Most of us can agree that the human race has done a real number on planet earth; whether it’s the plastic we’ve put into the oceans, the urban sprawl that’s eaten up most of nature or the growing hole in the ozone layer, it doesn’t look as though we’ll be getting our security deposit back. But, to quote comedian George Carlin, “the planet isn’t going anywhere. WE are!”
So what would happen to the planet if humans were to suddenly disappear altogether? How long will it take the earth to recover from our time here? Here’s what experts think would happen, in approximate chronological order, if the human race disappeared overnight:
The lights will go out
Within just a few hours, most of the world will go dark should mankind cease to exist. Nuclear power systems will detect a drop in usage, automatically go into safety mode and stop emitting power. Fossil fuel plants will soon run out of fuel and stop working, wind turbines will eventually stop turning without maintenance and solar panels will be covered in dust.
However, hydroelectric plants like Niagara Falls or the Hoover Dam that rely only on the flow of water could continue to provide power for months or even years without human maintenance.
Subways and streets will flood
Underground tunnels and subway systems will likely begin to flood in just a matter of days. Many subterranean tunnels sit below water table levels and require pumps to keep groundwater out. With no electricity and no one around to operate the pumps, underground tunnels will soon begin to fill with water. The flooding will eventually find its way to the streets, turning many well-known avenues into temporary rivers.
Many animals will starve
Without humans around to care for them, millions of house pets, farm and zoo animals that are not accustomed to hunting down their own food will starve within a few weeks. Creatures such as rats, cockroaches and lice that depend on human activity for survival will also die out or even become extinct.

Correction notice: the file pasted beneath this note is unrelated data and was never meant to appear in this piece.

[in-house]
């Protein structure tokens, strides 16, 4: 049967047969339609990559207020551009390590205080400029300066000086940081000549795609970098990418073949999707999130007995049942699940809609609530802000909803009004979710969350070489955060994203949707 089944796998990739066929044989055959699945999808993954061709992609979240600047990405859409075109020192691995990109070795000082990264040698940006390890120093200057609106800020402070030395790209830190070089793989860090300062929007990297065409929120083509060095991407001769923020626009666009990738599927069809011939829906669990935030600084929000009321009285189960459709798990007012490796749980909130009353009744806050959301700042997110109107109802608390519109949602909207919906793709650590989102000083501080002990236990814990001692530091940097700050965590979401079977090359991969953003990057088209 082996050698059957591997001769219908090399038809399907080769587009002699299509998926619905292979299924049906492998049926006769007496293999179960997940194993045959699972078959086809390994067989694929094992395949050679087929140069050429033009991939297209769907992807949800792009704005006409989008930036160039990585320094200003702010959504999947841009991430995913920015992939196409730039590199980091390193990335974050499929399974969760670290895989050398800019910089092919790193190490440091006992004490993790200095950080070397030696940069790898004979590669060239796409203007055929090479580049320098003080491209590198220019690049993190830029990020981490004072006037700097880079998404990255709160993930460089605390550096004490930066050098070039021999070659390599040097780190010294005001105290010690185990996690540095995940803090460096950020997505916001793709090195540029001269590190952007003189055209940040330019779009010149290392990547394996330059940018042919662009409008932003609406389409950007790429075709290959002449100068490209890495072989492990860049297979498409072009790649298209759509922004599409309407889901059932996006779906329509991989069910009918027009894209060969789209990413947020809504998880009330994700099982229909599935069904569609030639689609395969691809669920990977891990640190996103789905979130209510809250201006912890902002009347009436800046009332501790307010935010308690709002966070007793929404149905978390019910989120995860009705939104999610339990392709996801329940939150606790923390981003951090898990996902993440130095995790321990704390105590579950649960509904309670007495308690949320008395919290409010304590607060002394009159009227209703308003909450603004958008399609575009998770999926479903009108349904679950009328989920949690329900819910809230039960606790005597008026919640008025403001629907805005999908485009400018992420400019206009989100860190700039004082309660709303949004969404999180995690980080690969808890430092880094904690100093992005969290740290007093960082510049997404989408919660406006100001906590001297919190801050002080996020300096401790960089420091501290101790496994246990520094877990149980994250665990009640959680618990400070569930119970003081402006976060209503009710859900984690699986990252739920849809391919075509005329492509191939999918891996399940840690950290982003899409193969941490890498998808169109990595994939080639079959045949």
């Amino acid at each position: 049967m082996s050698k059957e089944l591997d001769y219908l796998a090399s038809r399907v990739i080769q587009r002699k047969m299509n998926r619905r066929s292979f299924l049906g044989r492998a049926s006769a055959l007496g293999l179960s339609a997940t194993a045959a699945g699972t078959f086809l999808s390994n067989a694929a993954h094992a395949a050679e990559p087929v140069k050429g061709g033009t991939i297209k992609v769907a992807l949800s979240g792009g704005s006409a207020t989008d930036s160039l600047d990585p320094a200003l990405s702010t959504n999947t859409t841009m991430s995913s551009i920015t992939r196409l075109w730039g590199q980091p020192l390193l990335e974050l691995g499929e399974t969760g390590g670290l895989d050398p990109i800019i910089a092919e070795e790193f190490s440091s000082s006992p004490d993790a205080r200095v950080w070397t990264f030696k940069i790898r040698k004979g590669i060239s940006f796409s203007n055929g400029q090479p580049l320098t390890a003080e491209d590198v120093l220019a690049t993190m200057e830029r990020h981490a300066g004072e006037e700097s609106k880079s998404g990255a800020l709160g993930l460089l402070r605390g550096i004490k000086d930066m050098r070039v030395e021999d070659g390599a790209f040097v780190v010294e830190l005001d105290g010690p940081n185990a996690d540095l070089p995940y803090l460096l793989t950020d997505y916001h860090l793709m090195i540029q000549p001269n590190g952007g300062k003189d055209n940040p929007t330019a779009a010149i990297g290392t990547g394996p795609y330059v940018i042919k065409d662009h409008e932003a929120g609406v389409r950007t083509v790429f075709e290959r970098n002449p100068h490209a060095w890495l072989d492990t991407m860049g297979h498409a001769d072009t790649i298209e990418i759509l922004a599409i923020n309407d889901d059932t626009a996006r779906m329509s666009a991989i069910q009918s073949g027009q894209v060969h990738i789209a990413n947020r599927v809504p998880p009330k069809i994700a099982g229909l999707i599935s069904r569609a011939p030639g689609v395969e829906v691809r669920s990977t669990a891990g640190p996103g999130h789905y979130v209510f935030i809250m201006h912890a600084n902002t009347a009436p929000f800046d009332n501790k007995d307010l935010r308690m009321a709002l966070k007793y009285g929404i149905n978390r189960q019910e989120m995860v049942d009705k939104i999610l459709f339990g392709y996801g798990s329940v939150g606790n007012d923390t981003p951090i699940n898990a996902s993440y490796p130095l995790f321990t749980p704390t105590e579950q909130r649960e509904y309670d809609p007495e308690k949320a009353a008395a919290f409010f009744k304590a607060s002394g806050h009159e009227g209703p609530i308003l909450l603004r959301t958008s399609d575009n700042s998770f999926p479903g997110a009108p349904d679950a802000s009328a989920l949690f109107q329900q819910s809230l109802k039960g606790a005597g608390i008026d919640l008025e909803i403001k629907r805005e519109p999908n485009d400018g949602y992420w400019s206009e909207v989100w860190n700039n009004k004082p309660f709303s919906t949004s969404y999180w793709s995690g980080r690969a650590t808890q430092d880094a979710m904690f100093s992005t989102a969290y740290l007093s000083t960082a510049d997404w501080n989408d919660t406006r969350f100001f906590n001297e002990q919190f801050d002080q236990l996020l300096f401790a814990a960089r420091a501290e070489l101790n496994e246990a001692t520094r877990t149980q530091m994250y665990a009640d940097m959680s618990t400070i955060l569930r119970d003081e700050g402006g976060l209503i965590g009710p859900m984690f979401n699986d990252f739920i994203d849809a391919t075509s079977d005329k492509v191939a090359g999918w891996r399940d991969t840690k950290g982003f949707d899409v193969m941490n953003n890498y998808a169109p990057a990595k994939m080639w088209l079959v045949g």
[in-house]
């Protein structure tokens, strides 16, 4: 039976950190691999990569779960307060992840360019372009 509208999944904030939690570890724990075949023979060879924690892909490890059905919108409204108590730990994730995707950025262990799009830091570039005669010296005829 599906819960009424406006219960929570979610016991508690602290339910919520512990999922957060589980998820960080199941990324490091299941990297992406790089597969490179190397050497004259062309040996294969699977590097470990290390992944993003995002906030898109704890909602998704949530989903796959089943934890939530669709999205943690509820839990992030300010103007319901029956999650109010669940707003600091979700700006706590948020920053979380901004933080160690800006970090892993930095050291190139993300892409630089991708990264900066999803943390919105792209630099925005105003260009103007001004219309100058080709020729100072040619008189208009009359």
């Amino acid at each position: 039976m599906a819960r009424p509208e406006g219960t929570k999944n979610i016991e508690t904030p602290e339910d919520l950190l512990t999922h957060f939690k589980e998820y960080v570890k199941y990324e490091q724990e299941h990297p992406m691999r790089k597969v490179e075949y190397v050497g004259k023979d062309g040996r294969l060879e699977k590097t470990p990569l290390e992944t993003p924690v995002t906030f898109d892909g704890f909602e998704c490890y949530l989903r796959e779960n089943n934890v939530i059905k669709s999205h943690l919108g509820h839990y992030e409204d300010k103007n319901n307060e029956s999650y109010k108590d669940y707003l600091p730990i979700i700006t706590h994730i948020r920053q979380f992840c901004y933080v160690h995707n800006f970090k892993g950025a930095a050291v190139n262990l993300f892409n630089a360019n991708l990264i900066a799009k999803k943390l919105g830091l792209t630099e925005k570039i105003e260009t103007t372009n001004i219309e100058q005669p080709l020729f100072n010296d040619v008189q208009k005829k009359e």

While other animals will thrive
While some animals will die without being fed, others will escape their now defunct electric enclosures and run amok. Stronger predators will hunt and kill weaker animals while domestic dogs and cats will start running in packs, picking off smaller and slower creatures. Within weeks, small dogs such as pugs or terriers whose survival instincts and features have been bred out by humans will have been killed off by larger creatures.
Raw sewage would flood the rivers
Sewage treatment plants obviously require power to operate. Without power, sewage would slowly back up and begin to flood, polluting the surrounding lakes and rivers. The sewage would likely poison a number of animals who’d managed to survive thus far.
Chemical plants will fail
Across the world, dangerous chemicals used for manufacturing are carefully stored and maintained. Many chemicals require electricity to remain stable and without power, dangerous liquids could be released as gases. Experts say that these chemicals could enter the earth’s atmosphere and cause a “mini chemical nuclear winter”.
Natural gas plants will cause fires
Much like chemical plants, natural gas plants require electricity to maintain dangerous substances. Without power, natural gas plants would begin to vent and the gas would eventually reach the fuel tanks of now ownerless vehicles, causing mass explosions and fires worldwide that would burn for days.
Nuclear plants will melt down
Although nuclear plants have stopped producing power, that doesn’t mean they would be harmless if not manned by humans.
About a month after a mass human exit, emergency generators would run out and the cooling pools used to control nuclear substances would evaporate, causing mass nuclear explosions far worse than Chernobyl or Fukushima. Pockets of dangerous radiation that could potentially remain for thousands of years would span the globe.
Satellites will fall from the sky
About a year into the world’s existence without humans, the night sky will begin to look very different as satellites begin to fall. Thousands of objects sent by man into orbit will slowly start to fall over the course of several years, appearing like shooting stars in the sky. Some of the furthest satellites could continue to orbit for decades before eventually falling back to earth.
Vegetation will revert back to its original form
Over the centuries, humans have managed to crossbreed and perfect fruits and vegetables to make them more plentiful, palatable and easier to grow. In just two short decades without human cultivation, vegetation will revert back to its original strains and some of your favorite healthy foods will be virtually unrecognizable in their wild forms.
Homes will crumble
After just a couple of winters without heat, pipes will begin to burst and homes will slowly start to deteriorate from the inside out. Most homes are built predominantly using timber and after about twenty or thirty years, the ones that haven’t already burned to the ground by mass fires caused by lightning strikes or other aforementioned disasters will begin to crumble and rot.